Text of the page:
The Faithful Witness
Palm Sunday. Fr Benjamin Earl considers the full meaning of Christ’s last words from the Cross.
About a third of St Mark’s Gospel – a sizeable chunk – is devoted to the events of what we have come to call ‘Holy Week’, the week leading up to the death of Christ. That week began with the enthusiastic crowd shouting ‘hosanna’ – a cry approximating to ‘save us!’, closely related to Jesus’ own name in Hebrew. But the week ends, so it seems, in tragedy: an apparently forsaken Jesus dying before a jeering crowd. The two passages we read today form the bookends to that week, and the climax to Mark’s work.
Mark is the only one of the evangelists who seems to give his book a title; he opens his gospel with the words, ‘The beginning of the good news [i.e. the ‘gospel’] of Jesus Christ, the Son of God.’ But given the turn of events we have heard today, we might wonder whether ‘good news’ is such an apt description.
Mark includes the curious detail of the young man who fled naked from the scene of Jesus’ arrest, a witness the tradition often identifies with the evangelist himself. Did this embarrassed, fleeing, frightened man, or the other scattered disciples, think at the time that what they were witnessing was ‘good news’? I suspect not.
But there is another witness to these events, a witness whom Christ himself calls to testify with what, in Mark’s account, are his last words from the cross: Eloi, Eloi, lama sabachthani, ‘My God, my God, why have you forsaken me?’.
Just as Mark gives a title to his book in the first verse, and just as many songs and hymns today are known by their first line, so too with the psalms. ‘My God, my God, why have you forsaken me’ is the opening line of Psalm 21 (22), selections from which are the responsorial psalm at today’s Mass. We mustn’t in any way diminish the real anguish of this cry from the crucified Christ; nevertheless, it shouldn’t be understood as a complaint about God, but rather as an impassioned calling on a witness. And that witness is the plan of God as expressed in the psalm.
Yes, the psalm witnesses to the passion of Christ, to the crowd’s derision and mocking, to the piercing of Christ’s hands and his feet, and to the lots cast for his robe. But interspersed with those torments in the first half of the psalm are verses where the text affirms God’s faithfulness down the ages, his closeness to the psalmist with whom Jesus identifies, and the salvation he promises. The second half of the psalm is a hope-filled proclamation of the greatness of the Lord and the deliverance he brings, beginning with Israel but reaching to all nations and through all ages.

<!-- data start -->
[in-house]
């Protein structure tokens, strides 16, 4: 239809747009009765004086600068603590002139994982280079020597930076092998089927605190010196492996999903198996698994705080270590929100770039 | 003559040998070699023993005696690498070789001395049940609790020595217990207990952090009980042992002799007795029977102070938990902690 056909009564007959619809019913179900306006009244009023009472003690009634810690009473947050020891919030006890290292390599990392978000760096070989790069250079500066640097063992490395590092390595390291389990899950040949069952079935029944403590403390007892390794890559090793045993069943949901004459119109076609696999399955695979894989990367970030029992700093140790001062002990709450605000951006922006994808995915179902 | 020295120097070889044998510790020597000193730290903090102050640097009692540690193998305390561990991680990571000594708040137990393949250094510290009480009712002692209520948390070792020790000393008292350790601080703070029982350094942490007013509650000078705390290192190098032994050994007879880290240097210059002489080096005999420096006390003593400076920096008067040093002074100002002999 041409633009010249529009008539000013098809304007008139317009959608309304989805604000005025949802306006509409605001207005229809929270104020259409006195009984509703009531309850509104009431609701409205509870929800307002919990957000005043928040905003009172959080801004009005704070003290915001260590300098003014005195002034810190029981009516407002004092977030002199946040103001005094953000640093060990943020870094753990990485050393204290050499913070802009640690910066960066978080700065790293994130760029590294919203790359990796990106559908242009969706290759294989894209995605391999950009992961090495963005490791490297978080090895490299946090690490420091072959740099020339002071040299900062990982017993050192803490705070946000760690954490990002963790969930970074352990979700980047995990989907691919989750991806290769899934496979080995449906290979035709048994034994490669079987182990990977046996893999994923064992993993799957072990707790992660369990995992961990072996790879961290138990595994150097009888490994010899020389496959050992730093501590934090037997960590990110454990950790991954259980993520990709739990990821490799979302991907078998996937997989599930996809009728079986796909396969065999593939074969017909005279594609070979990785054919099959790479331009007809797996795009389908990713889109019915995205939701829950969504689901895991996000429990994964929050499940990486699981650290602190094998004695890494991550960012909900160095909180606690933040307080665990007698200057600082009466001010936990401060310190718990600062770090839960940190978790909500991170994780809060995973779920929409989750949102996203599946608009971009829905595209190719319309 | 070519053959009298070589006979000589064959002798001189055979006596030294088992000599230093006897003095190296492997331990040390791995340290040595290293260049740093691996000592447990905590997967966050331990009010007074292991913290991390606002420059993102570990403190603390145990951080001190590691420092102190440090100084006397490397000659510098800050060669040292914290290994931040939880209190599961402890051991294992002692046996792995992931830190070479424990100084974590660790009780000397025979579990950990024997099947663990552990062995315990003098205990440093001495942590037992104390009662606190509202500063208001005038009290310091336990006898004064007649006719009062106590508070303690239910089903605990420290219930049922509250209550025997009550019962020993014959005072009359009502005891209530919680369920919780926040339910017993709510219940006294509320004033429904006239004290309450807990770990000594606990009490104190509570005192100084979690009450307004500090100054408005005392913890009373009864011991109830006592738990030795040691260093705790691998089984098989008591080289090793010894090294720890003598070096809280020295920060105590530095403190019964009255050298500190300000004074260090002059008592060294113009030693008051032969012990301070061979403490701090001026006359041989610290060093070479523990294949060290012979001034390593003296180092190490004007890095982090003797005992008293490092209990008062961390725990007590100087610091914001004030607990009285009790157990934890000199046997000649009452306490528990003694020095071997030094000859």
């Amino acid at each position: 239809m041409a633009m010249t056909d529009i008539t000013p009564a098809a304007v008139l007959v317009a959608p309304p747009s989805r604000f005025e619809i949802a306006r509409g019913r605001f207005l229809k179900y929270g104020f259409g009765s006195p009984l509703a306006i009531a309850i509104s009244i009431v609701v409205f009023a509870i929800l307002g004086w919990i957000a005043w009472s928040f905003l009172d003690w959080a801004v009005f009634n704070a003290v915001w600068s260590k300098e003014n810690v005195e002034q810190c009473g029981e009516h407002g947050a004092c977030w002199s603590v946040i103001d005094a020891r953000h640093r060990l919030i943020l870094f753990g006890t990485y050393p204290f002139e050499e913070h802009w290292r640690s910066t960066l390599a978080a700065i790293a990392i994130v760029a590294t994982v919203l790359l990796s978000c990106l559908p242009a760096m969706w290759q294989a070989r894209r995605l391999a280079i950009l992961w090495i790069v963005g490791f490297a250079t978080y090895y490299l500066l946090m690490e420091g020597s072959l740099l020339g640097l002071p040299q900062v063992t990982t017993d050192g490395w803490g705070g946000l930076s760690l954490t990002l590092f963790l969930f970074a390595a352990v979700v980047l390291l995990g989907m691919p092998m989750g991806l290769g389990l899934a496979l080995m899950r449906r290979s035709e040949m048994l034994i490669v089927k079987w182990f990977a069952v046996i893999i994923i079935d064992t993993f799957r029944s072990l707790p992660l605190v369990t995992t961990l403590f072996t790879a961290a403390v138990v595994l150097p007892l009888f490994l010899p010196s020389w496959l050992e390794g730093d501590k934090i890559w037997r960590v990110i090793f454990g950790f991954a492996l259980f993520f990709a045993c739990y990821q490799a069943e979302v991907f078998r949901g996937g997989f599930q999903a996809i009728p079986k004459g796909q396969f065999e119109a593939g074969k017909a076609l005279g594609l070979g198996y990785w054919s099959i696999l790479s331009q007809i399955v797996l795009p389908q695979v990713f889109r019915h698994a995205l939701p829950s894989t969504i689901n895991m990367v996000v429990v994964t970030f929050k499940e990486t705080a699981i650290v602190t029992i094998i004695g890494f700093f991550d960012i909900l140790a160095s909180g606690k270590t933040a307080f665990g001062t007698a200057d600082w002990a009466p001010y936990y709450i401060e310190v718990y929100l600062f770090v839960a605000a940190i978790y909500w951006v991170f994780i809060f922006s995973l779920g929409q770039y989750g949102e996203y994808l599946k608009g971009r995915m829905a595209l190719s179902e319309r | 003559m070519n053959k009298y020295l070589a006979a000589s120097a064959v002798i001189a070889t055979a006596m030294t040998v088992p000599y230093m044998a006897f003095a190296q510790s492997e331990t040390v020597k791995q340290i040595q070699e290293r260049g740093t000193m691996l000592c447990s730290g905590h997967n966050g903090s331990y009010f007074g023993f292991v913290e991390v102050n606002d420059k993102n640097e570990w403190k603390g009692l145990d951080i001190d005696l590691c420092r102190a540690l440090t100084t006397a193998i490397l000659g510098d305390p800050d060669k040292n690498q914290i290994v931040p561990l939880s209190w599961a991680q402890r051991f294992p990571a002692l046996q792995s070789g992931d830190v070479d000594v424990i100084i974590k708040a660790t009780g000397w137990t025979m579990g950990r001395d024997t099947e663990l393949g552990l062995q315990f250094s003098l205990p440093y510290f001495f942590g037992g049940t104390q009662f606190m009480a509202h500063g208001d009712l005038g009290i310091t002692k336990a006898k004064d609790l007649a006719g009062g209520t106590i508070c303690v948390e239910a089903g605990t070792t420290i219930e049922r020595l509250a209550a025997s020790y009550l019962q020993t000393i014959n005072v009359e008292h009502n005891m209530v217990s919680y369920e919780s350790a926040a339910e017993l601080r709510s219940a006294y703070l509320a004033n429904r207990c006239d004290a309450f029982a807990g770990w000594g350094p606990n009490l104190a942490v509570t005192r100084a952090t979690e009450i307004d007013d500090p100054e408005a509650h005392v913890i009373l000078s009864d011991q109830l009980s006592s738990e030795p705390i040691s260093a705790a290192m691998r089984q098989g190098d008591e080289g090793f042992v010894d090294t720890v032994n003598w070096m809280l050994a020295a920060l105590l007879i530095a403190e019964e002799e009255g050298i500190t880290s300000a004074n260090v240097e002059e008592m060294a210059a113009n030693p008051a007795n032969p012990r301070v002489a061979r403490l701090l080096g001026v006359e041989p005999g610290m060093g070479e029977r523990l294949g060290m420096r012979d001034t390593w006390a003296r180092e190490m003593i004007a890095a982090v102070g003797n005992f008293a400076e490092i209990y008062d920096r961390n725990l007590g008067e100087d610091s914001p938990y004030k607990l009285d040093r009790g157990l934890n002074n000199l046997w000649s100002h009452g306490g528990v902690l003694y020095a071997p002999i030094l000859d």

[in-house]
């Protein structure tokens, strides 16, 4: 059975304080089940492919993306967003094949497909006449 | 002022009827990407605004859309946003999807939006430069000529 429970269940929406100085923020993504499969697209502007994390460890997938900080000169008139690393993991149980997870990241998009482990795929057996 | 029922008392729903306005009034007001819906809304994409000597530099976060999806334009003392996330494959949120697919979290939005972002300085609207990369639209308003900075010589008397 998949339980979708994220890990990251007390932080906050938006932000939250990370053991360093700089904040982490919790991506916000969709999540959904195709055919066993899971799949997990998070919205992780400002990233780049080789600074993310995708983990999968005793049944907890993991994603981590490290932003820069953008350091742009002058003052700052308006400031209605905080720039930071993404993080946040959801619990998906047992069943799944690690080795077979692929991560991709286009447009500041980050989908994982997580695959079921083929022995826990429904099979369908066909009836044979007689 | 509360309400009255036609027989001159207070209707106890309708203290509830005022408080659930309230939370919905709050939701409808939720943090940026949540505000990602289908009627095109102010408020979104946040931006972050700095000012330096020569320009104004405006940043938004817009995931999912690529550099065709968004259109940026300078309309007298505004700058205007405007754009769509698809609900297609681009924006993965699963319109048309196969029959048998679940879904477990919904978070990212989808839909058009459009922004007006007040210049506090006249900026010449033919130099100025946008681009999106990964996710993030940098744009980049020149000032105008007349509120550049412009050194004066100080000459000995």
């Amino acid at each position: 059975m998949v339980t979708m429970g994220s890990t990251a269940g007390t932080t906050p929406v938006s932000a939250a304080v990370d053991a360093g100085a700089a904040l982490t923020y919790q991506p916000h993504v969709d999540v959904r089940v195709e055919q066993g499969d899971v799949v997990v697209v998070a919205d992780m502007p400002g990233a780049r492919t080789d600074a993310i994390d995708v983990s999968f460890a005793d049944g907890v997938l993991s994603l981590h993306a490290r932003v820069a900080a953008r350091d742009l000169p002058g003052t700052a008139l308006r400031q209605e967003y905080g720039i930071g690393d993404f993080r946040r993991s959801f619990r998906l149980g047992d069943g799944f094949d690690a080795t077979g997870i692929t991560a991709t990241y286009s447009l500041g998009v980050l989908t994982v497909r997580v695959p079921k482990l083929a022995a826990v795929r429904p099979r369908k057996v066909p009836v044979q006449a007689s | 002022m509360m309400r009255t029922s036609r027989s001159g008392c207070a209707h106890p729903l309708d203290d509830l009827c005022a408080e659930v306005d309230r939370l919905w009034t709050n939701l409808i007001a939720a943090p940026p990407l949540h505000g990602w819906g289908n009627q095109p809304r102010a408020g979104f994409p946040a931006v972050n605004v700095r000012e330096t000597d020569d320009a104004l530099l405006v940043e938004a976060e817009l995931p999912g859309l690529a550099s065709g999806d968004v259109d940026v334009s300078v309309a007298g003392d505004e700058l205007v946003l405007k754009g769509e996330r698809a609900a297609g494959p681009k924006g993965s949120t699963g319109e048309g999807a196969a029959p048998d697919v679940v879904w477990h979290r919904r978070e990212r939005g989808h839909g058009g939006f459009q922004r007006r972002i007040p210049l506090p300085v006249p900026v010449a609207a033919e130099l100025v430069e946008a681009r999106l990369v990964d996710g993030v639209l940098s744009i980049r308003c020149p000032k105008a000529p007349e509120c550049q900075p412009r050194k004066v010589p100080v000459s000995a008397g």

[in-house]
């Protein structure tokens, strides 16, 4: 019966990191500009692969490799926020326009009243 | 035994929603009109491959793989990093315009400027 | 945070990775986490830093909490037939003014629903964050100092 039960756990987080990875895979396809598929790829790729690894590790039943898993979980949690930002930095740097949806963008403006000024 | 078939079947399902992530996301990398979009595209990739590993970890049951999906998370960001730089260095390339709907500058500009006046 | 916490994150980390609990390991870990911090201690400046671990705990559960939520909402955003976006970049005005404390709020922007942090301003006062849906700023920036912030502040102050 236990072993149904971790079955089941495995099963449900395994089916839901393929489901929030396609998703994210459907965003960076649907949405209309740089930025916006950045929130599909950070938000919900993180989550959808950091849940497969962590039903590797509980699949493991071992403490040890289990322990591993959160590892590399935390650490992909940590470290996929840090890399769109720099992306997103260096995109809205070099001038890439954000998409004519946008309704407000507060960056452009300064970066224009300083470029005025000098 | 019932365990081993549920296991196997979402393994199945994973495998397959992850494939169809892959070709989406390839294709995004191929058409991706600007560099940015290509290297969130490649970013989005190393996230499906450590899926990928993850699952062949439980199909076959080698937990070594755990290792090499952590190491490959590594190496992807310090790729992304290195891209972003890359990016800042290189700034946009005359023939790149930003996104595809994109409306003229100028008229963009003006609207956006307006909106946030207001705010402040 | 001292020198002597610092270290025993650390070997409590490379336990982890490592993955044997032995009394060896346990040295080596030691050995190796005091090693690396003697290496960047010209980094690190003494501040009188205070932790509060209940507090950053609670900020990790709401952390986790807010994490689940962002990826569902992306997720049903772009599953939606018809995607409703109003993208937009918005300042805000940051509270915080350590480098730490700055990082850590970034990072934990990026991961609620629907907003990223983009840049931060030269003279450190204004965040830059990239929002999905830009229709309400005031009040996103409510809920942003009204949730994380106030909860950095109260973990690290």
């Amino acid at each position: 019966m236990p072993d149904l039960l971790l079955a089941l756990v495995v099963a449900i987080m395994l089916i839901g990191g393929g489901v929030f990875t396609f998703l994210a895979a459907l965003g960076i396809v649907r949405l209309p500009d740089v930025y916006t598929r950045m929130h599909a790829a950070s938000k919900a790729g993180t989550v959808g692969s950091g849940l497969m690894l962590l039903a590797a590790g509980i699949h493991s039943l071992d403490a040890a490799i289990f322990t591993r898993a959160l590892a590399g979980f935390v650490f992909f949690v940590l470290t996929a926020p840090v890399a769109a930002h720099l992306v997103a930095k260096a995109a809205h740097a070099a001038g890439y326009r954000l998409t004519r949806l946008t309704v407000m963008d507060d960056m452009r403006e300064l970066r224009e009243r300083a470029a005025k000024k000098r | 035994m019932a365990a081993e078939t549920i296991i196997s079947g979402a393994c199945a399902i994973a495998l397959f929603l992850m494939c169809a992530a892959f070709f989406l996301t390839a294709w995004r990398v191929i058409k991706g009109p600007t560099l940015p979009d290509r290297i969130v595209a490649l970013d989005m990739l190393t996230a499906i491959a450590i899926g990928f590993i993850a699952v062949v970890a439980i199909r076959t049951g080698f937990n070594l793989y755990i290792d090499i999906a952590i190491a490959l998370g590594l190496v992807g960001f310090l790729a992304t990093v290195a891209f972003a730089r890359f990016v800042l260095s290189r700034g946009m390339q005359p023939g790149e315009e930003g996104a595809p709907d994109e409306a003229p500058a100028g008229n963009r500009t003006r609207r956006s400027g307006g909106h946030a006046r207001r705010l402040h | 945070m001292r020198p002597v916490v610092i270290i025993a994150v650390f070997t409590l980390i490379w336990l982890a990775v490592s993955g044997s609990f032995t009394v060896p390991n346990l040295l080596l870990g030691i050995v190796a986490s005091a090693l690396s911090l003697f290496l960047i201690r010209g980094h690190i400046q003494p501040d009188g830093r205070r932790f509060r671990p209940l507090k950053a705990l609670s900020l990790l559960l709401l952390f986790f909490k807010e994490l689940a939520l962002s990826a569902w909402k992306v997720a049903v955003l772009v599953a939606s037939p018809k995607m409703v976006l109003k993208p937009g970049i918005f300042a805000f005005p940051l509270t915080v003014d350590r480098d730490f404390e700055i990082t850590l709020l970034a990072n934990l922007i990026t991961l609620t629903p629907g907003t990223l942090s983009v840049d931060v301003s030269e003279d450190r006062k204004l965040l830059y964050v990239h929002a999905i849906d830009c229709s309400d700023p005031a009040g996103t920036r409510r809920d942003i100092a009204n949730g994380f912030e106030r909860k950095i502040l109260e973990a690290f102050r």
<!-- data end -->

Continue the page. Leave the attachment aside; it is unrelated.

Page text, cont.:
The human witnesses fail, falter and flee. The linen cloth which had afforded them a modicum of dignity is buried with Christ. But the faithful and true witness is working still. For perhaps we have misread the title that Mark gives his little book: maybe it is not ‘the good news of Jesus Christ’, but only ‘the beginning of the good news of Jesus Christ’.
Mark knows very well, from his own experience, that the events he relates are only the beginning. The early Christians, reading Mark’s account perhaps a few decades after the events described, share that experience. They already know that Jesus is risen from the dead. They already know the deliverance and salvation worked by him. They themselves have been baptised, have been clothed anew in Christ, and have been part of continuing and proclaiming the good news telling of the Lord’s greatness to every generation throughout the world. By singing the psalm they participate with their own lips in living out the Divine testimony it contains.
Nor is it as if the good news comes to an end with the time of those who themselves witnessed these events. No, for the psalm concludes by saying that posterity shall serve the Lord, ‘and proclaim his deliverance to a people yet unborn’, to us, that is, and to our children. So we are there too, on the lips of Jesus, as he calls this psalm as his witness in his dying words.
This week is perhaps the end of the beginning of the good news of Jesus Christ. But the good news continues, and we are part of it as we bear witness, as we sing ‘Hosanna’, as we sing the psalm, and as we proclaim that Jesus has indeed saved us.